After massive stroke, patient reunites with compassionate nurses at Long Beach Medical Center • Long Beach Post

Slurred speech, facial drooping and arm weakness – all are classic signs of a stroke, and all were symptoms Darren Smith, 52, experienced the night of Friday, April 6, 2018. After the quick actions of his wife LeAnn, he was immediately taken by ambulance to MemorialCare Long Beach Medical Center, which is a Comprehensive Stroke Center offering the highest level of advanced stroke care. Long Beach Medical Center is one of a few Comprehensive Stroke Centers in LA County and the only one in Long Beach.


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With a stroke, time is of the essence, so when a patient is brought to Long Beach Medical Center, a multi-disciplinary team awaits their arrival in the Emergency Department ready to spring into action. And for Darren that team included Emergency Department nurse Tassia Trink, RN, and stroke nurse, Savannah Dominguez, RN.

“I remember almost every second from the minute my stroke happened all the way through to my procedure,” says Smith. “But what I remember most was Tassia never leaving my side. She knew I understood what was happening, but continued talking to me knowing I couldn’t speak or move. It little things like that, that you never forget.”

Trink and Dominguez stayed with Darren throughout that critical time until he underwent a thrombectomy, an interventional procedure to remove a blood clot from the blood vessel supplying blood to his brain.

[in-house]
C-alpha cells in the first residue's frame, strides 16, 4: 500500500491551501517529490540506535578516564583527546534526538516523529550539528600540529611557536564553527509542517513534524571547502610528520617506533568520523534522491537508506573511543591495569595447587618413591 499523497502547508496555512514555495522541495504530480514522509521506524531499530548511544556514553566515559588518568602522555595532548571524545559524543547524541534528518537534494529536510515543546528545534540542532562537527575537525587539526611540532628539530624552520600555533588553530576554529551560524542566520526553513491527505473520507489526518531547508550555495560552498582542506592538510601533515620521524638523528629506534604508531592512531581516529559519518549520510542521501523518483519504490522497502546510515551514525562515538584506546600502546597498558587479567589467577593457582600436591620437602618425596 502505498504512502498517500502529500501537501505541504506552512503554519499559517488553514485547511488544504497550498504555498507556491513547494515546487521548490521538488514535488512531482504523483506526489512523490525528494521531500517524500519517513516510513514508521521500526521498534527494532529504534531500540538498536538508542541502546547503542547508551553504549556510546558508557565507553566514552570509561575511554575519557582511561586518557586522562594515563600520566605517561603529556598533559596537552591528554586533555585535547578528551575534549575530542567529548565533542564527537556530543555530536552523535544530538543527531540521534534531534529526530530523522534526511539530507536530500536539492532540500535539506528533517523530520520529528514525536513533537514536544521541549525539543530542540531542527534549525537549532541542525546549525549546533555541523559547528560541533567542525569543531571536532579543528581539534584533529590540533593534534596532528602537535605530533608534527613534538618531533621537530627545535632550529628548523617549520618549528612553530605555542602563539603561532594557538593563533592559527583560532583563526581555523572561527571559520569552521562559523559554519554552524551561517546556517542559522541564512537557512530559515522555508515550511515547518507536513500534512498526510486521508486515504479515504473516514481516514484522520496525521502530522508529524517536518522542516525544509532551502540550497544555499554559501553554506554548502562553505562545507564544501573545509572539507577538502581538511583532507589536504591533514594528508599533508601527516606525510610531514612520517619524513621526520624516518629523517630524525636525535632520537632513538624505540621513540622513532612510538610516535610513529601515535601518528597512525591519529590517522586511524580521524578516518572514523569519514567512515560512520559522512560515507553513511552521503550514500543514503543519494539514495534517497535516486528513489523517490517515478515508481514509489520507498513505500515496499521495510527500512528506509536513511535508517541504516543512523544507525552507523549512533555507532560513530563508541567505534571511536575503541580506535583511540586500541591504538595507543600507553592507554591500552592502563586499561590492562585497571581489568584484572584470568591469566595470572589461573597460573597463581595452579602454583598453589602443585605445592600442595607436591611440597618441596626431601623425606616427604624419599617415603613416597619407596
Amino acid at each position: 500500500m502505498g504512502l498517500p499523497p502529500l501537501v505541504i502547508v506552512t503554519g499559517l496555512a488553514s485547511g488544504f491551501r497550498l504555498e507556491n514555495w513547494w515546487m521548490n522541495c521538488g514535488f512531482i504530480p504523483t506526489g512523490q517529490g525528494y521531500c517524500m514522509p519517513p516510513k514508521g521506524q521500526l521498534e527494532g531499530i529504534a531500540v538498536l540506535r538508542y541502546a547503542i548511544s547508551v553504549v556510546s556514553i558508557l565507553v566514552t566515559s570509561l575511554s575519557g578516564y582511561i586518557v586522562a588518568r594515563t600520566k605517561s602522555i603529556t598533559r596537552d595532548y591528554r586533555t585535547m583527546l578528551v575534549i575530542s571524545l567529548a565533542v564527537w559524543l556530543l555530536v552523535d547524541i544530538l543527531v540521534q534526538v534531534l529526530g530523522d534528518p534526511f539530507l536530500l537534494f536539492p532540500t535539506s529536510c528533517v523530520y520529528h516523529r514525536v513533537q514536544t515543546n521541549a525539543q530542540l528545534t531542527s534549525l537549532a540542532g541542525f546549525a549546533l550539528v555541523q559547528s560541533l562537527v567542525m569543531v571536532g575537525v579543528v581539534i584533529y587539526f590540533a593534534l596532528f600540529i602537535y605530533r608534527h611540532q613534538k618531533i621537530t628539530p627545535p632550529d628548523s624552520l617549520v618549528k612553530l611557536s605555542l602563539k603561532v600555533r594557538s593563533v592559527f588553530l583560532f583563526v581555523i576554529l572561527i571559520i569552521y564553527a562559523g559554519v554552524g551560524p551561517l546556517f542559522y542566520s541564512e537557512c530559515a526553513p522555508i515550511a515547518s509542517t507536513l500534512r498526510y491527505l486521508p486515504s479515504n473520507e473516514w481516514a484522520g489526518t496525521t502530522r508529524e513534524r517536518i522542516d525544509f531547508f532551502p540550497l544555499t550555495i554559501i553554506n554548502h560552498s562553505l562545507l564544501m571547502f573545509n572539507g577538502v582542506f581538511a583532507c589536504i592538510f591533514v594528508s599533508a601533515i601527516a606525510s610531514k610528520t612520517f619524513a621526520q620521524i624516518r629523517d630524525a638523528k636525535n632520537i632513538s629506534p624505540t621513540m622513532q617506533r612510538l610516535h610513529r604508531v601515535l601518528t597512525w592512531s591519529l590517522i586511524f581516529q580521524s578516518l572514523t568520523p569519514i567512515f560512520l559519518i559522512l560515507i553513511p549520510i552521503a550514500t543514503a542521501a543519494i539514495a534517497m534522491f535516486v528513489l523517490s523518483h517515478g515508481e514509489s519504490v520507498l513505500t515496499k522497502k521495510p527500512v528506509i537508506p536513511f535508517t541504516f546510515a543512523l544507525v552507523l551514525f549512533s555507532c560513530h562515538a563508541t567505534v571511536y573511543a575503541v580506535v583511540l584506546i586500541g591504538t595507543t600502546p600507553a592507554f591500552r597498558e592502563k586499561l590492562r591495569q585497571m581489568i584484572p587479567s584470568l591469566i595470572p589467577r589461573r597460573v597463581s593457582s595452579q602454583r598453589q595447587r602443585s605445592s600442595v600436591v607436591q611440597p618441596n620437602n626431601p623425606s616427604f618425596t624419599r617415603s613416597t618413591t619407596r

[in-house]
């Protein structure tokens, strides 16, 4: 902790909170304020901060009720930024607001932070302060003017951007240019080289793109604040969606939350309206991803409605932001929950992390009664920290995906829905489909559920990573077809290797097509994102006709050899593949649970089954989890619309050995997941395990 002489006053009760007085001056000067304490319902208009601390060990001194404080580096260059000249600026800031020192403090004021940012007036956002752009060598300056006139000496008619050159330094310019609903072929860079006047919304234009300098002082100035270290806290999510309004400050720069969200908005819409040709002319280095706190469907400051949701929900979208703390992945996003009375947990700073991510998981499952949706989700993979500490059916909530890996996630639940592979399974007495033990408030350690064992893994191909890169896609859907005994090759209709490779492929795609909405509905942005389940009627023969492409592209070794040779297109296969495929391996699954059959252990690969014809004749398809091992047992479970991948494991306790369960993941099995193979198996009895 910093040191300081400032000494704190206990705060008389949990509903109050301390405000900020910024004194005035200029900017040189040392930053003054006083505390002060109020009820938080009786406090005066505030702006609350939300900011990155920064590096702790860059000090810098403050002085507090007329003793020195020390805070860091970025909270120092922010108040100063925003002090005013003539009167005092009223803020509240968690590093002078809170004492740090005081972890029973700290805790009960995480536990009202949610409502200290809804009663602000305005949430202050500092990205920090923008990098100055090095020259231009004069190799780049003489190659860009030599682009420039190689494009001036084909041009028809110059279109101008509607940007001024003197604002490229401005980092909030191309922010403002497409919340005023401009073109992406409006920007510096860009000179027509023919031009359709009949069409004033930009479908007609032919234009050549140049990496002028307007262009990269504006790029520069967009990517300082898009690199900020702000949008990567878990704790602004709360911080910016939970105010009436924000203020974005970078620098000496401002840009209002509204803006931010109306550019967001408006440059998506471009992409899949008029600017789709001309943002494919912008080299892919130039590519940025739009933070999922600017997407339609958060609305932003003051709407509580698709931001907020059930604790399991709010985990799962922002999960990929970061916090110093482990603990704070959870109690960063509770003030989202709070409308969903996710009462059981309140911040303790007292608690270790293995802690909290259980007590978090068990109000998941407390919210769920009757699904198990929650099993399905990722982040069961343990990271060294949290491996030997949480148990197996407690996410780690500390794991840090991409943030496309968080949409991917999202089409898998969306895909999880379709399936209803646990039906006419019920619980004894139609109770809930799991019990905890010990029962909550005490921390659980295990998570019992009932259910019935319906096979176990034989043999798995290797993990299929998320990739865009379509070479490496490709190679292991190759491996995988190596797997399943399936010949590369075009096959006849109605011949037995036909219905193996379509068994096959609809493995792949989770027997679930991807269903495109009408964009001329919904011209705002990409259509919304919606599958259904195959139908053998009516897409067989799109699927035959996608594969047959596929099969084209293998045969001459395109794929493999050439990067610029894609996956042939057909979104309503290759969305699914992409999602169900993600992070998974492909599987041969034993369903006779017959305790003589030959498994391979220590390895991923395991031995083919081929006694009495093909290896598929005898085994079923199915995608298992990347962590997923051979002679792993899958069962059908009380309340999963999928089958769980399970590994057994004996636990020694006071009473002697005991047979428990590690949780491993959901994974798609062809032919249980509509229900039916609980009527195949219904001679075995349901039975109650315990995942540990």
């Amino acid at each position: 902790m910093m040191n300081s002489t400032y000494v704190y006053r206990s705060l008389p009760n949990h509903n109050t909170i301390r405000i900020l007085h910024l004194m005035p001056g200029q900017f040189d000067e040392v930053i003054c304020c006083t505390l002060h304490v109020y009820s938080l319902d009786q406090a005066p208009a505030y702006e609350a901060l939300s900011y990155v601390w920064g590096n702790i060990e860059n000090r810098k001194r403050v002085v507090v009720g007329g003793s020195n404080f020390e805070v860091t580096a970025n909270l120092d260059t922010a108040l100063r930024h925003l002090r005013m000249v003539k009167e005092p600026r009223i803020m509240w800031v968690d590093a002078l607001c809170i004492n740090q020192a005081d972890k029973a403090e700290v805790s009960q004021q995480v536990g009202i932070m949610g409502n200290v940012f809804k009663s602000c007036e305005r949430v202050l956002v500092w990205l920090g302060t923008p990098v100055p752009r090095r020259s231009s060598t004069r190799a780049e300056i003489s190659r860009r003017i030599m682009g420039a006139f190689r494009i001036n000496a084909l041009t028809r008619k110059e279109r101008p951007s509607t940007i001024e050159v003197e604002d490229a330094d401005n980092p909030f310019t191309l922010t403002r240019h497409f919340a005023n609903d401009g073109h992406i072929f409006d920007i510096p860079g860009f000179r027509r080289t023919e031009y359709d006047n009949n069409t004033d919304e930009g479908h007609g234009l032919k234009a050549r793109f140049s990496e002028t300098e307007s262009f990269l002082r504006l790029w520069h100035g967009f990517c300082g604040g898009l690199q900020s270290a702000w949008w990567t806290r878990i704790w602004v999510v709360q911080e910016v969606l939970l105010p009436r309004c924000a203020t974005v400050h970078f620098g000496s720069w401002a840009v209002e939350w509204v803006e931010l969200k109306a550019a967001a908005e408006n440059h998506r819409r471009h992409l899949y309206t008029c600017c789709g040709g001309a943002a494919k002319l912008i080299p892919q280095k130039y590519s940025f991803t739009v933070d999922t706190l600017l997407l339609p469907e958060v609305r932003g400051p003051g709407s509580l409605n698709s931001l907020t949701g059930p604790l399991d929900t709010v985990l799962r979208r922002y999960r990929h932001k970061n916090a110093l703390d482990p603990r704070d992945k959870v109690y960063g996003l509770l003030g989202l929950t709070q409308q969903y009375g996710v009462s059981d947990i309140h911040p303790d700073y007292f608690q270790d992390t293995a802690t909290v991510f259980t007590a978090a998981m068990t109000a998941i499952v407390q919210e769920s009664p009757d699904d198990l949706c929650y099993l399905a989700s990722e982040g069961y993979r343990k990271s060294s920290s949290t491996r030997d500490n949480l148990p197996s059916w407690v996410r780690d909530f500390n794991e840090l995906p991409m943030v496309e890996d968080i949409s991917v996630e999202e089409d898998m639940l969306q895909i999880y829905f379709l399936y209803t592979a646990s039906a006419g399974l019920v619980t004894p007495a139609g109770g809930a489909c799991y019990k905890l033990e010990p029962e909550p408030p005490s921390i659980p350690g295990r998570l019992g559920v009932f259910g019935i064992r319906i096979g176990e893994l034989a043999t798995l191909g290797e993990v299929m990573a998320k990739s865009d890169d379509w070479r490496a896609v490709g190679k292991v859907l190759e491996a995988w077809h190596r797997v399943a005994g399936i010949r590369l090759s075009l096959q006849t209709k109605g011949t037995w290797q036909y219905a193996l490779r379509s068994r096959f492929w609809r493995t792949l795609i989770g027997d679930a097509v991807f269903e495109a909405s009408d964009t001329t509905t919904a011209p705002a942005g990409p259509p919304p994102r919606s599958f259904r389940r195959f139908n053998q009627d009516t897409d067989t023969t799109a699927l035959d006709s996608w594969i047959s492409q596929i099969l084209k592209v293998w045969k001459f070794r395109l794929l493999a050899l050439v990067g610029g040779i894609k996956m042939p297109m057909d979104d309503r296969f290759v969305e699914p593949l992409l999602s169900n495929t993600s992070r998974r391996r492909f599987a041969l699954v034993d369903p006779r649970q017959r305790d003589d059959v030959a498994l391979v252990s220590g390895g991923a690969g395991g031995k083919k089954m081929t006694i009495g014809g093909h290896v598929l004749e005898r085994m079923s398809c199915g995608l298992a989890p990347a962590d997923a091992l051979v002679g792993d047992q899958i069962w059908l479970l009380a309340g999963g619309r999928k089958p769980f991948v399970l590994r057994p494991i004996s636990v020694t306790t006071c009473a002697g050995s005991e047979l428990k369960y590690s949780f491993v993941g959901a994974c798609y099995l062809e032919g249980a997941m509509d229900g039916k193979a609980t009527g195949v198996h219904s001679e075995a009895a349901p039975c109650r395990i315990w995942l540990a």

Patients have to be monitored closely if they receive a treatment intervention, so after his procedure, he was taken to the Neuro Intensive Care Unit for recovery, where Dominguez was able to continually check his progress.

Long Beach Medical Center has a unique stroke nurse role held by one specially trained intensive care unit nurse per shift, who responds to all stroke patients, whether they are already in the hospital or coming to the Emergency Department by ambulance.

“As I was trying to get my speech back, I was talking and weird things were coming out,” says Smith. “I had to think really hard about what I was trying to say, but Savannah was patient and stayed with me through the night and into the morning, even though it was past her normal shift. I could never forget her.”

Strokes can often cause long-term complications, but on Sunday, April, 29, 2018, just three weeks after his stroke, he returned to work. Knowing his outcome could have been very different without the stroke team at Long Beach Medical Center, Darren recently wanted to find a way to show his appreciation.

On Thursday, Dec. 6, exactly eight months after his stroke, Darren reunited with Trink, Dominguez and his entire stroke team, who not only saved his life, but offered his family compassion and kindness during this traumatic incident.

“As an Emergency Department nurse, it’s very rare to find out what happens to our patients after they leave the hospital,” says Trink. “So for Darren to reach out to us and to have that closure, it’s a great reminder of why we do what we do.”

Darren Smith embraces Savannah Dominguez, RN, the intensive care unit nurse who treated him after a life-threatening stroke at Long Beach Medical Center.

Darren Smith, his neurointerventionalist, Viktor Szeder, M.D., and care team recall the night of his stroke by looking at x-rays of the clot that was blocking blood from entering his brain.

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